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    Typescript for now is the worst. It doesn’t show the line or the values but a cryptic, technically correct, error message. […]


    That tells me the error is at line 4 column 17. What am I missing?

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      The author wants the line repeated and the error underlined with carets.

      For my part, I use Go and I’m pretty happy with the short error messages because the LSP does error highlighting. It would be sort of weird for me to be surprised by a compilation error.

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        Go’s short but high quality error messages make understanding what’s wrong a quick low effort glance. Extra lines would make it less convenient for me.

        However, I get why the longer error messages are needed in Rust. I’m much more likely to be puzzled by a Rust compiler error, and when I am I need all the help I can get.

        I think the type of error messages needed really depends on how complex the compiler is to understand.

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        Typescript supports a pretty multi line output format, and claims that it’s enabled by default. Perhaps the author wasn’t using a TTY for stdout? Using a non-TTY switches to single-like machine readable output.


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        I tend to think that optimizing for error messages gets stuck in a local optimum. When I was coding in Kotlin, I never have to look at the compilers stderr, because errors are always immediately shown as I type. Most of the time I don’t need error message at all, just seeing the error appear immediately when erroneous code is entered. Time to show error > precise span with the error in the editor > error message,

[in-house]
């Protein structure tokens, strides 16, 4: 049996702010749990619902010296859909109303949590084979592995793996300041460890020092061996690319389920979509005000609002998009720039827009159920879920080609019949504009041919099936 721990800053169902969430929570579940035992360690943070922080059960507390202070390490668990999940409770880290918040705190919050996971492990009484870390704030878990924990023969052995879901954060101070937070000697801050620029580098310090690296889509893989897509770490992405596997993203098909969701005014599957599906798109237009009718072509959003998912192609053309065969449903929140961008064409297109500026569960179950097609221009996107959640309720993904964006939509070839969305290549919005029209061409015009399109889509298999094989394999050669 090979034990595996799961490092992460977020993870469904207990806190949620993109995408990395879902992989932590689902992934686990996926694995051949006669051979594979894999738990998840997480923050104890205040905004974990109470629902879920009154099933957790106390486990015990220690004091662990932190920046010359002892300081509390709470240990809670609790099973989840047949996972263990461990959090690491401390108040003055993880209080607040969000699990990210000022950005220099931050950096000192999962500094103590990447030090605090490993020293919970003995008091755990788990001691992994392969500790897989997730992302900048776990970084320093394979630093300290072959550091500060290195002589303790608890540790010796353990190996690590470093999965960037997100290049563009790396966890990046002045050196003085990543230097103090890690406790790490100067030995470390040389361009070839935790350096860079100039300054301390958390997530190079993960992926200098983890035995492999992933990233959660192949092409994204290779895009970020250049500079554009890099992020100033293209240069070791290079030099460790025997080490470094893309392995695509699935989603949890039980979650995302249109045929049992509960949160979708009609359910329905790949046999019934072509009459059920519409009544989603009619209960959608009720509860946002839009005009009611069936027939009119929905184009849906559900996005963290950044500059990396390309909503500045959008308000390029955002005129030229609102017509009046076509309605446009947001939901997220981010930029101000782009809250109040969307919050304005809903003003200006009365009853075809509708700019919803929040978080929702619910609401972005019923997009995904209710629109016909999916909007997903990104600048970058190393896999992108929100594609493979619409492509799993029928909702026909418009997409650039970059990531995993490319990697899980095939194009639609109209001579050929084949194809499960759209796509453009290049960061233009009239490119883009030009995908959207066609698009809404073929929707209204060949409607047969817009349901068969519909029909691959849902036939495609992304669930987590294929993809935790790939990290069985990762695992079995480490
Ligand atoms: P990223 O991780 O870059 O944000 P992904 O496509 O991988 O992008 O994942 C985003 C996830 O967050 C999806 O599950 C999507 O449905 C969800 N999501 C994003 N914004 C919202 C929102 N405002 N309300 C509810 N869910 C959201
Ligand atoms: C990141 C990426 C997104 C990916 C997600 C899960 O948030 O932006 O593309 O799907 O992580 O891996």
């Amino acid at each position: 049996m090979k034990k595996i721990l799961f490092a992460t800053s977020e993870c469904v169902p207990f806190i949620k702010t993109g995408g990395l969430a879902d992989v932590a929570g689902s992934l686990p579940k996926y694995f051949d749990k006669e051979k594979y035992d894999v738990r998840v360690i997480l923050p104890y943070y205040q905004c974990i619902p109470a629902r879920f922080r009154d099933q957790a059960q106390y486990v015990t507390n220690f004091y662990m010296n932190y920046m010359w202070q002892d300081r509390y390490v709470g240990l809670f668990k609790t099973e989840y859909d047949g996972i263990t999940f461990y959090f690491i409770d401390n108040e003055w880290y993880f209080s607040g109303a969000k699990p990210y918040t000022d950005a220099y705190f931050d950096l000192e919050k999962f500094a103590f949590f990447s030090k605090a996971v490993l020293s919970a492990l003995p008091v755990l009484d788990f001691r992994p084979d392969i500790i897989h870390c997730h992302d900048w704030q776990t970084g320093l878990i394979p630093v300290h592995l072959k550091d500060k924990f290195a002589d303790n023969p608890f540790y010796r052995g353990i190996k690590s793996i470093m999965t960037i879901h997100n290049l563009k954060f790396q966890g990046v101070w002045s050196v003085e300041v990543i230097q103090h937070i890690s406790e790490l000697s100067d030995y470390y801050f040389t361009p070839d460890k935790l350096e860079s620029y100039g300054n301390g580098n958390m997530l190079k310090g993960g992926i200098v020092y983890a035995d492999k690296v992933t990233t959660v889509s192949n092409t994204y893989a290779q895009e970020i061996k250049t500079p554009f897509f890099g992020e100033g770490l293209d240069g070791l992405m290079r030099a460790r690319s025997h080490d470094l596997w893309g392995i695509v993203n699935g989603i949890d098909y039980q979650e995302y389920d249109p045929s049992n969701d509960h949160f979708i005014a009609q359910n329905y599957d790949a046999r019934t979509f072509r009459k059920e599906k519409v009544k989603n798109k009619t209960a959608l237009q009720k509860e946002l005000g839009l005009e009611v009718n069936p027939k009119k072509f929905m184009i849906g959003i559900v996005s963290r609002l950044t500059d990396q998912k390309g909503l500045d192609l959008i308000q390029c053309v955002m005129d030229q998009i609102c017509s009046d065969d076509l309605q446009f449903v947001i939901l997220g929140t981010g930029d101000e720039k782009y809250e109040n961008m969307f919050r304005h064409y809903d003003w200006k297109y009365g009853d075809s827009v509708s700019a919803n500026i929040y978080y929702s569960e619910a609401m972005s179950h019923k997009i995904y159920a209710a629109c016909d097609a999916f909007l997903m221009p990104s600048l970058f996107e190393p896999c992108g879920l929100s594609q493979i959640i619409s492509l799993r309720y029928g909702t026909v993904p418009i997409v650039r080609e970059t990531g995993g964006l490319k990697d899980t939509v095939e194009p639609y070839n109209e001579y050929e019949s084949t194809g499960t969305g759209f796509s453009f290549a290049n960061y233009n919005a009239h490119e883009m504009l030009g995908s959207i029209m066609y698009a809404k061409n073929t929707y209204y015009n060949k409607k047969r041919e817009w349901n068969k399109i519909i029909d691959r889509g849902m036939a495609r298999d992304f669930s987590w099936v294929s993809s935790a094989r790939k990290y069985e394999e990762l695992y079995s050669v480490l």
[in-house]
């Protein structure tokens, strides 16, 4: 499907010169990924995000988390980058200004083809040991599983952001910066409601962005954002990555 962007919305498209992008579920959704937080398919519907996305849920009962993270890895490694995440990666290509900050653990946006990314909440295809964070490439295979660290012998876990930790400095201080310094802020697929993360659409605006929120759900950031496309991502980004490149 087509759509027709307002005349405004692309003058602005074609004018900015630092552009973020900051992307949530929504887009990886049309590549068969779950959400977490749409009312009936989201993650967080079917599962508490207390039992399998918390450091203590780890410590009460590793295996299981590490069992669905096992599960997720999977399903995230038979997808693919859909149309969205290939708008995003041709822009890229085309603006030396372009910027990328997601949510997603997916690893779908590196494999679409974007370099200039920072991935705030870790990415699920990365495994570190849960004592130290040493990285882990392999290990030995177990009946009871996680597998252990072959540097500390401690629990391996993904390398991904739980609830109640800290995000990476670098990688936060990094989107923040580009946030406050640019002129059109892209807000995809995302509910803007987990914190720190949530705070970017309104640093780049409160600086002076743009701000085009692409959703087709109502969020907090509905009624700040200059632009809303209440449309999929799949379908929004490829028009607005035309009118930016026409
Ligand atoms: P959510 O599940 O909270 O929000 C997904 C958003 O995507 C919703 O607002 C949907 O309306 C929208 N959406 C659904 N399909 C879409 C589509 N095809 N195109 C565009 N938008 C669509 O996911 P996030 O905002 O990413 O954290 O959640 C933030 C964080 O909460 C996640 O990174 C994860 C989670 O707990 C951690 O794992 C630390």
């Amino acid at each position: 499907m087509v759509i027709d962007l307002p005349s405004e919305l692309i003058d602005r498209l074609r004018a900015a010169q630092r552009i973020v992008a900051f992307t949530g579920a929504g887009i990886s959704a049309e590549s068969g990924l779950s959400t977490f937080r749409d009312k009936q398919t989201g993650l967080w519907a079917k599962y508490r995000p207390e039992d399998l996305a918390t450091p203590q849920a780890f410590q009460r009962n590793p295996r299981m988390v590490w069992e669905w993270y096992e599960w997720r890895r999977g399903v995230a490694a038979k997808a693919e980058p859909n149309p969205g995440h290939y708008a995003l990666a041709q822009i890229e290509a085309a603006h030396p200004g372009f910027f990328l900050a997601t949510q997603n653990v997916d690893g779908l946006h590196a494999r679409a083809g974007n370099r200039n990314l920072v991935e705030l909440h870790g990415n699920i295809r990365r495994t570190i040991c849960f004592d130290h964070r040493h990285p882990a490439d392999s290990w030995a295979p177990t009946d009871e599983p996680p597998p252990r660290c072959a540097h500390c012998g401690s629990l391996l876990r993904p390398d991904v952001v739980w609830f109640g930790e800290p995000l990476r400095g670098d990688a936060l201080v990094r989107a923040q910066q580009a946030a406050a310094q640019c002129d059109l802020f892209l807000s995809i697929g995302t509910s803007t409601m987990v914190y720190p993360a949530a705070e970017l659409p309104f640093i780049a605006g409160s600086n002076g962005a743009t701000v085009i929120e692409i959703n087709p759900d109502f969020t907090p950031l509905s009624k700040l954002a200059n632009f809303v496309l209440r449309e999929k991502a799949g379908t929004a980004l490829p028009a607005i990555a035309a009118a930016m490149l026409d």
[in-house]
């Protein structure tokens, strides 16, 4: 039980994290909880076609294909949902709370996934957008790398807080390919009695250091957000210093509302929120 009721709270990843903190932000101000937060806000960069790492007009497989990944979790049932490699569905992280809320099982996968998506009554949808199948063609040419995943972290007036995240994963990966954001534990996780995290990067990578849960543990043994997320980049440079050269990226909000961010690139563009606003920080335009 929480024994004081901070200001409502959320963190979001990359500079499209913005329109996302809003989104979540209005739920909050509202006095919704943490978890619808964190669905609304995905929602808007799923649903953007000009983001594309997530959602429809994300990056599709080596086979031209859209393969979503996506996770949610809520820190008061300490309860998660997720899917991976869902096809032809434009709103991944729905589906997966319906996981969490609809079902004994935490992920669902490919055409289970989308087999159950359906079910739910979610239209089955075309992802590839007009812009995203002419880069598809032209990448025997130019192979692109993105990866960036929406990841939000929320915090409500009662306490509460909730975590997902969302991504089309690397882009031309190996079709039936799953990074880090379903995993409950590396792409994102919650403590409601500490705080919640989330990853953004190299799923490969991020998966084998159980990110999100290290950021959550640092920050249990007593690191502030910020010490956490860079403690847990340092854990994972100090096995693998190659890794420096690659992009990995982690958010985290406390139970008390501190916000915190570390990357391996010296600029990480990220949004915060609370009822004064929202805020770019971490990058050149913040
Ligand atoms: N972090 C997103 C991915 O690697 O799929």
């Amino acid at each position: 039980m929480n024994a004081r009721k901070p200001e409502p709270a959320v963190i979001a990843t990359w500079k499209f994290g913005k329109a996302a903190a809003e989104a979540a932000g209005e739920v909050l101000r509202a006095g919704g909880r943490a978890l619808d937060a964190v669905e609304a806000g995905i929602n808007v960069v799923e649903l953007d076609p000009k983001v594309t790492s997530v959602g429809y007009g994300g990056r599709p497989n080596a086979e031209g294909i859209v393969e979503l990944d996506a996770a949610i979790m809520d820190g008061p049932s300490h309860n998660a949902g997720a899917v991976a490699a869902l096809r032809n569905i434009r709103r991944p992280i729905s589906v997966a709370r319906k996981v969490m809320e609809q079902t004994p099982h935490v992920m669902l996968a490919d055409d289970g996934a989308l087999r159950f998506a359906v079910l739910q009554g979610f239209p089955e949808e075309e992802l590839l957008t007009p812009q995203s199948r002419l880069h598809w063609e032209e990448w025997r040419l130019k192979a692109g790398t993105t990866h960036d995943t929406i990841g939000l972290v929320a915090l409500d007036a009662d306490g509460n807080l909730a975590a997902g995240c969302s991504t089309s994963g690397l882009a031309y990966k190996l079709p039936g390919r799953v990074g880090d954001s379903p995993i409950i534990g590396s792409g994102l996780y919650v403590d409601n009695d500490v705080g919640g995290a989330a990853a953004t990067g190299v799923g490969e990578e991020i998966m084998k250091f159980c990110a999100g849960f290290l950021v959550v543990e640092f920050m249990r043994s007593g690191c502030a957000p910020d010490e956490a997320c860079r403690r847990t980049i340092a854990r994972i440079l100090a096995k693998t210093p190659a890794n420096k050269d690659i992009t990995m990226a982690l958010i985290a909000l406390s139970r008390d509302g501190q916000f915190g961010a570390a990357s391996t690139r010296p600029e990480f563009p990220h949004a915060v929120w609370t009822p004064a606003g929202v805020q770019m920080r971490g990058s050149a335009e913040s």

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          It’s not clear to me why making error messages better would preclude improving editor integration. We can have both.

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          The recent versions of Ruby have pretty nice error messages, too. Under Other Notable New Features:

          Ruby 3.2.0 Released


          The feature of syntax_suggest (formerly dead_end) is integrated into Ruby. This helps you find the position of errors such as missing or superfluous ends, to get you back on your way faster, such as in the following example:

          Unmatched `end', missing keyword (`do', `def`, `if`, etc.) ?
            1  class Dog
          > 2    defbark
          > 3    end
            4  end



          Now it points at the relevant argument(s) for TypeError and ArgumentError

          test.rb:2:in `+': nil can't be coerced into Integer (TypeError)
          sum = ary[0] + ary[1]